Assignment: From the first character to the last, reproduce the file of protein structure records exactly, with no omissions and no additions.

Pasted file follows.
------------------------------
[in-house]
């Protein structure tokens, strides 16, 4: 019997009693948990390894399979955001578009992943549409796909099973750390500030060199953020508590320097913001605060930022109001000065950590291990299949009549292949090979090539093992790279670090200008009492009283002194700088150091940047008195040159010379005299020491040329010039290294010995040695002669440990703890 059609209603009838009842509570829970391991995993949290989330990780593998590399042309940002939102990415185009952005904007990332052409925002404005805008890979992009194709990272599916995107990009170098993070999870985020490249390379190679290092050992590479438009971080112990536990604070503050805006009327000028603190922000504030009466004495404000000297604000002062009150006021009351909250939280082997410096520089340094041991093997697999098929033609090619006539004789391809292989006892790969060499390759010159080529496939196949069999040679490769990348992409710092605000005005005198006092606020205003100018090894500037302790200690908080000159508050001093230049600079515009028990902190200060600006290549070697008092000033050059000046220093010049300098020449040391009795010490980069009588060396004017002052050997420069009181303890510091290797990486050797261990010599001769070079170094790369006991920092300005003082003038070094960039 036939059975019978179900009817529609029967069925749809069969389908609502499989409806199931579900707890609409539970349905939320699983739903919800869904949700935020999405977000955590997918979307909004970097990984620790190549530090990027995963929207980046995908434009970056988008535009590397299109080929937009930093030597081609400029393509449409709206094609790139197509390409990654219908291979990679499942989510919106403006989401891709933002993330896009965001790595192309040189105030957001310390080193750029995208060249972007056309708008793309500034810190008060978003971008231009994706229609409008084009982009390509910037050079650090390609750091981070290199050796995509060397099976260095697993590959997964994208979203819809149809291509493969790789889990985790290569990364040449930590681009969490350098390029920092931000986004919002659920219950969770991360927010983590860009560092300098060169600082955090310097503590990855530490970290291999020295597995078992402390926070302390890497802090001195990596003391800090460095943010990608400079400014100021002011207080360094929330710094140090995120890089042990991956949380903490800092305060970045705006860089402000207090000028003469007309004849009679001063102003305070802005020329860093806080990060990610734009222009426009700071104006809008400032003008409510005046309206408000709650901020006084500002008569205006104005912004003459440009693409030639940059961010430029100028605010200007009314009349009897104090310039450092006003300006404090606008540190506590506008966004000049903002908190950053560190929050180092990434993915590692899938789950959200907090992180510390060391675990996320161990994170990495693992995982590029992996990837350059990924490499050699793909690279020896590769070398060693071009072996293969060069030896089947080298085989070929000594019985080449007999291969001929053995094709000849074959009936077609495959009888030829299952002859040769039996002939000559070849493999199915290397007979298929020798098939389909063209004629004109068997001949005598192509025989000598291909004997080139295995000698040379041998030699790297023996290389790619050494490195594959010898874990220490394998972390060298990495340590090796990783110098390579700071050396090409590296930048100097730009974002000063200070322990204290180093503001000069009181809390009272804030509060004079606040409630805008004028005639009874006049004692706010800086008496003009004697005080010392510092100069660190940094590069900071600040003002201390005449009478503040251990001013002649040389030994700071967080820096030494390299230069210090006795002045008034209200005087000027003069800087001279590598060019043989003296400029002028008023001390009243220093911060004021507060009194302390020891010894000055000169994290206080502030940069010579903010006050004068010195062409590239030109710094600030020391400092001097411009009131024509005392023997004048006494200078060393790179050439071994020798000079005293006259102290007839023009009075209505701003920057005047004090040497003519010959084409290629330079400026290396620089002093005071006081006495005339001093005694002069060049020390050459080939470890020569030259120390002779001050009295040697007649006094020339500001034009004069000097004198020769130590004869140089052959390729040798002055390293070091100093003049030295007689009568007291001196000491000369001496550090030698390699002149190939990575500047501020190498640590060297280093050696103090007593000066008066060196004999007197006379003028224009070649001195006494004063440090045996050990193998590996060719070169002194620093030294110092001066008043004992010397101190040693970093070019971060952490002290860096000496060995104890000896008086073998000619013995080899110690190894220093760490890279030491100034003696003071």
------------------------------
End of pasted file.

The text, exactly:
[in-house]
């Protein structure tokens, strides 16, 4: 019997009693948990390894399979955001578009992943549409796909099973750390500030060199953020508590320097913001605060930022109001000065950590291990299949009549292949090979090539093992790279670090200008009492009283002194700088150091940047008195040159010379005299020491040329010039290294010995040695002669440990703890 059609209603009838009842509570829970391991995993949290989330990780593998590399042309940002939102990415185009952005904007990332052409925002404005805008890979992009194709990272599916995107990009170098993070999870985020490249390379190679290092050992590479438009971080112990536990604070503050805006009327000028603190922000504030009466004495404000000297604000002062009150006021009351909250939280082997410096520089340094041991093997697999098929033609090619006539004789391809292989006892790969060499390759010159080529496939196949069999040679490769990348992409710092605000005005005198006092606020205003100018090894500037302790200690908080000159508050001093230049600079515009028990902190200060600006290549070697008092000033050059000046220093010049300098020449040391009795010490980069009588060396004017002052050997420069009181303890510091290797990486050797261990010599001769070079170094790369006991920092300005003082003038070094960039 036939059975019978179900009817529609029967069925749809069969389908609502499989409806199931579900707890609409539970349905939320699983739903919800869904949700935020999405977000955590997918979307909004970097990984620790190549530090990027995963929207980046995908434009970056988008535009590397299109080929937009930093030597081609400029393509449409709206094609790139197509390409990654219908291979990679499942989510919106403006989401891709933002993330896009965001790595192309040189105030957001310390080193750029995208060249972007056309708008793309500034810190008060978003971008231009994706229609409008084009982009390509910037050079650090390609750091981070290199050796995509060397099976260095697993590959997964994208979203819809149809291509493969790789889990985790290569990364040449930590681009969490350098390029920092931000986004919002659920219950969770991360927010983590860009560092300098060169600082955090310097503590990855530490970290291999020295597995078992402390926070302390890497802090001195990596003391800090460095943010990608400079400014100021002011207080360094929330710094140090995120890089042990991956949380903490800092305060970045705006860089402000207090000028003469007309004849009679001063102003305070802005020329860093806080990060990610734009222009426009700071104006809008400032003008409510005046309206408000709650901020006084500002008569205006104005912004003459440009693409030639940059961010430029100028605010200007009314009349009897104090310039450092006003300006404090606008540190506590506008966004000049903002908190950053560190929050180092990434993915590692899938789950959200907090992180510390060391675990996320161990994170990495693992995982590029992996990837350059990924490499050699793909690279020896590769070398060693071009072996293969060069030896089947080298085989070929000594019985080449007999291969001929053995094709000849074959009936077609495959009888030829299952002859040769039996002939000559070849493999199915290397007979298929020798098939389909063209004629004109068997001949005598192509025989000598291909004997080139295995000698040379041998030699790297023996290389790619050494490195594959010898874990220490394998972390060298990495340590090796990783110098390579700071050396090409590296930048100097730009974002000063200070322990204290180093503001000069009181809390009272804030509060004079606040409630805008004028005639009874006049004692706010800086008496003009004697005080010392510092100069660190940094590069900071600040003002201390005449009478503040251990001013002649040389030994700071967080820096030494390299230069210090006795002045008034209200005087000027003069800087001279590598060019043989003296400029002028008023001390009243220093911060004021507060009194302390020891010894000055000169994290206080502030940069010579903010006050004068010195062409590239030109710094600030020391400092001097411009009131024509005392023997004048006494200078060393790179050439071994020798000079005293006259102290007839023009009075209505701003920057005047004090040497003519010959084409290629330079400026290396620089002093005071006081006495005339001093005694002069060049020390050459080939470890020569030259120390002779001050009295040697007649006094020339500001034009004069000097004198020769130590004869140089052959390729040798002055390293070091100093003049030295007689009568007291001196000491000369001496550090030698390699002149190939990575500047501020190498640590060297280093050696103090007593000066008066060196004999007197006379003028224009070649001195006494004063440090045996050990193998590996060719070169002194620093030294110092001066008043004992010397101190040693970093070019971060952490002290860096000496060995104890000896008086073998000619013995080899110690190894220093760490890279030491100034003696003071």